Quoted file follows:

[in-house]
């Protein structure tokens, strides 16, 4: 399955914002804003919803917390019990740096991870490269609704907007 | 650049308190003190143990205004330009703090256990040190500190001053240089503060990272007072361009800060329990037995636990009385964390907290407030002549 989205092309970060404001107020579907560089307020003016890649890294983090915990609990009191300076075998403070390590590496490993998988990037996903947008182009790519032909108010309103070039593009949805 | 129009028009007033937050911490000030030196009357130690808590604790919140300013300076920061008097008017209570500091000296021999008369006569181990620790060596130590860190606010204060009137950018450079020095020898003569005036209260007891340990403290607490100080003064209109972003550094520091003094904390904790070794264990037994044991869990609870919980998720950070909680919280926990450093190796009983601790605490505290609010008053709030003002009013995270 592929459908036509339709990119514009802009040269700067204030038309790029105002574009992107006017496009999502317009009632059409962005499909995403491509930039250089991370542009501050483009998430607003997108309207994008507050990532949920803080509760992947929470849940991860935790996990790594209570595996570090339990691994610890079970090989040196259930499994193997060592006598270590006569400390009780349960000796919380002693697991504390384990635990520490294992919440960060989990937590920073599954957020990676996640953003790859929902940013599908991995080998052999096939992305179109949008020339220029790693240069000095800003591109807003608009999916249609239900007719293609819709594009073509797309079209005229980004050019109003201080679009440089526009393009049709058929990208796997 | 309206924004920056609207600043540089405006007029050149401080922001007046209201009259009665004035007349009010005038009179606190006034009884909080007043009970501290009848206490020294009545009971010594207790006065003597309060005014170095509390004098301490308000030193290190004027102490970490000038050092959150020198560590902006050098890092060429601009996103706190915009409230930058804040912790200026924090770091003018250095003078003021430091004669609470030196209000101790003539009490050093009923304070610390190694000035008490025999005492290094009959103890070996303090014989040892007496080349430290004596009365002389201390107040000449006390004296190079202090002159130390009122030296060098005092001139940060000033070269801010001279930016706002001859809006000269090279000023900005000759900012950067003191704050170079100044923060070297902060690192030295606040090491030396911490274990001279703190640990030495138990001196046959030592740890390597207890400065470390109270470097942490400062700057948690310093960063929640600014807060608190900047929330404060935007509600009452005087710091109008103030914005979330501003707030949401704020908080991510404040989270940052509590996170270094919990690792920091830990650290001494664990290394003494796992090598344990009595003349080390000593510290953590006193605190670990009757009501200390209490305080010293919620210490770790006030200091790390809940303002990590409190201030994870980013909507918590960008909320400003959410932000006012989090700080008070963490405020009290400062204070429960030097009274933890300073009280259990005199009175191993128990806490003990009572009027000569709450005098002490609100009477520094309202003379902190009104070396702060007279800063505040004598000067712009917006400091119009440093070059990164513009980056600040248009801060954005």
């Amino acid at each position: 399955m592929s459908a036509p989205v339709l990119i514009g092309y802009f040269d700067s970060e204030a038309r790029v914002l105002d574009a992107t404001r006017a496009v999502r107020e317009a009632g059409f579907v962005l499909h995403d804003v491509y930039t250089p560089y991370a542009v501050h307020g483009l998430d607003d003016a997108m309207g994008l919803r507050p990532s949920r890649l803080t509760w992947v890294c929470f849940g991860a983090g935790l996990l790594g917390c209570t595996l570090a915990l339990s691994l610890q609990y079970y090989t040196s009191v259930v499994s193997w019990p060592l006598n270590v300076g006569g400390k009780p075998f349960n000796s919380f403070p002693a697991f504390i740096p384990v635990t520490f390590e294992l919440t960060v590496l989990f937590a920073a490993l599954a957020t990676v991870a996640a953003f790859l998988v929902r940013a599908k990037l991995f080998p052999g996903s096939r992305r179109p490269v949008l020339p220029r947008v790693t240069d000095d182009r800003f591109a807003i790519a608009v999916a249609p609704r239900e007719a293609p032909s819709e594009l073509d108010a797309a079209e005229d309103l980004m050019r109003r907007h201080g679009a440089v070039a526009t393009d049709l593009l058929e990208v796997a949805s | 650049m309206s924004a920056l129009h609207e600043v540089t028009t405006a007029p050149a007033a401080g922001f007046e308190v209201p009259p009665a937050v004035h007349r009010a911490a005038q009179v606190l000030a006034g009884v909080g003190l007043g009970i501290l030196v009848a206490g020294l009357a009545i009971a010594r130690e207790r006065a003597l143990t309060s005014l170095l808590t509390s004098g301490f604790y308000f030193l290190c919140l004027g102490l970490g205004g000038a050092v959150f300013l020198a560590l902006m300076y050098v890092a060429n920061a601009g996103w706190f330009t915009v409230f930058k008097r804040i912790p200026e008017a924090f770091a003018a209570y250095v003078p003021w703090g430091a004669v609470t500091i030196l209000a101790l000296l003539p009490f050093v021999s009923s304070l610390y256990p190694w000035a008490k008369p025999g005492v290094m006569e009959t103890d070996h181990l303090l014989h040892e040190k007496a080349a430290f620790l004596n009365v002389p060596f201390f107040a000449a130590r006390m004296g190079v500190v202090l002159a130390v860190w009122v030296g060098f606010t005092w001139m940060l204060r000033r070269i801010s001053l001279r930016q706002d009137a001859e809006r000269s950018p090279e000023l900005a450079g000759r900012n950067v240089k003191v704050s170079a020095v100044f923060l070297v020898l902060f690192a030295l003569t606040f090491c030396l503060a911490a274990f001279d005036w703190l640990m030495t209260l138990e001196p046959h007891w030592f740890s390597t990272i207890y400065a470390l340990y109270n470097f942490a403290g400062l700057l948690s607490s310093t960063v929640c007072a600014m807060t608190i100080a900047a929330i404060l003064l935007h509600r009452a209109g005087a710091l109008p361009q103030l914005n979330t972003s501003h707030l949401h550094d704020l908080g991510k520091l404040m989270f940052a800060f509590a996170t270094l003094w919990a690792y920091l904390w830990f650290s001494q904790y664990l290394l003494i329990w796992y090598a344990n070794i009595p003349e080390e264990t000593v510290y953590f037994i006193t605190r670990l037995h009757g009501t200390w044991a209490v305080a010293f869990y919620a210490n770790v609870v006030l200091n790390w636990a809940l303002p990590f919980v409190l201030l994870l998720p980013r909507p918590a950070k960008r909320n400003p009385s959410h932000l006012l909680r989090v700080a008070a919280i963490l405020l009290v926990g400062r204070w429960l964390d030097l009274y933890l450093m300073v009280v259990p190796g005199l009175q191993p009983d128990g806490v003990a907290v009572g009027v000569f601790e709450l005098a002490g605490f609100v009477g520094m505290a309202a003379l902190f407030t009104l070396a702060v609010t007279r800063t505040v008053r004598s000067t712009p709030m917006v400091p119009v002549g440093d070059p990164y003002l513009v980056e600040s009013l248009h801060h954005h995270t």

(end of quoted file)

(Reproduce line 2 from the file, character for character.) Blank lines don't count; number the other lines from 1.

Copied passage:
């Protein structure tokens, strides 16, 4: 399955914002804003919803917390019990740096991870490269609704907007 | 650049308190003190143990205004330009703090256990040190500190001053240089503060990272007072361009800060329990037995636990009385964390907290407030002549 989205092309970060404001107020579907560089307020003016890649890294983090915990609990009191300076075998403070390590590496490993998988990037996903947008182009790519032909108010309103070039593009949805 | 129009028009007033937050911490000030030196009357130690808590604790919140300013300076920061008097008017209570500091000296021999008369006569181990620790060596130590860190606010204060009137950018450079020095020898003569005036209260007891340990403290607490100080003064209109972003550094520091003094904390904790070794264990037994044991869990609870919980998720950070909680919280926990450093190796009983601790605490505290609010008053709030003002009013995270 592929459908036509339709990119514009802009040269700067204030038309790029105002574009992107006017496009999502317009009632059409962005499909995403491509930039250089991370542009501050483009998430607003997108309207994008507050990532949920803080509760992947929470849940991860935790996990790594209570595996570090339990691994610890079970090989040196259930499994193997060592006598270590006569400390009780349960000796919380002693697991504390384990635990520490294992919440960060989990937590920073599954957020990676996640953003790859929902940013599908991995080998052999096939992305179109949008020339220029790693240069000095800003591109807003608009999916249609239900007719293609819709594009073509797309079209005229980004050019109003201080679009440089526009393009049709058929990208796997 | 309206924004920056609207600043540089405006007029050149401080922001007046209201009259009665004035007349009010005038009179606190006034009884909080007043009970501290009848206490020294009545009971010594207790006065003597309060005014170095509390004098301490308000030193290190004027102490970490000038050092959150020198560590902006050098890092060429601009996103706190915009409230930058804040912790200026924090770091003018250095003078003021430091004669609470030196209000101790003539009490050093009923304070610390190694000035008490025999005492290094009959103890070996303090014989040892007496080349430290004596009365002389201390107040000449006390004296190079202090002159130390009122030296060098005092001139940060000033070269801010001279930016706002001859809006000269090279000023900005000759900012950067003191704050170079100044923060070297902060690192030295606040090491030396911490274990001279703190640990030495138990001196046959030592740890390597207890400065470390109270470097942490400062700057948690310093960063929640600014807060608190900047929330404060935007509600009452005087710091109008103030914005979330501003707030949401704020908080991510404040989270940052509590996170270094919990690792920091830990650290001494664990290394003494796992090598344990009595003349080390000593510290953590006193605190670990009757009501200390209490305080010293919620210490770790006030200091790390809940303002990590409190201030994870980013909507918590960008909320400003959410932000006012989090700080008070963490405020009290400062204070429960030097009274933890300073009280259990005199009175191993128990806490003990009572009027000569709450005098002490609100009477520094309202003379902190009104070396702060007279800063505040004598000067712009917006400091119009440093070059990164513009980056600040248009801060954005």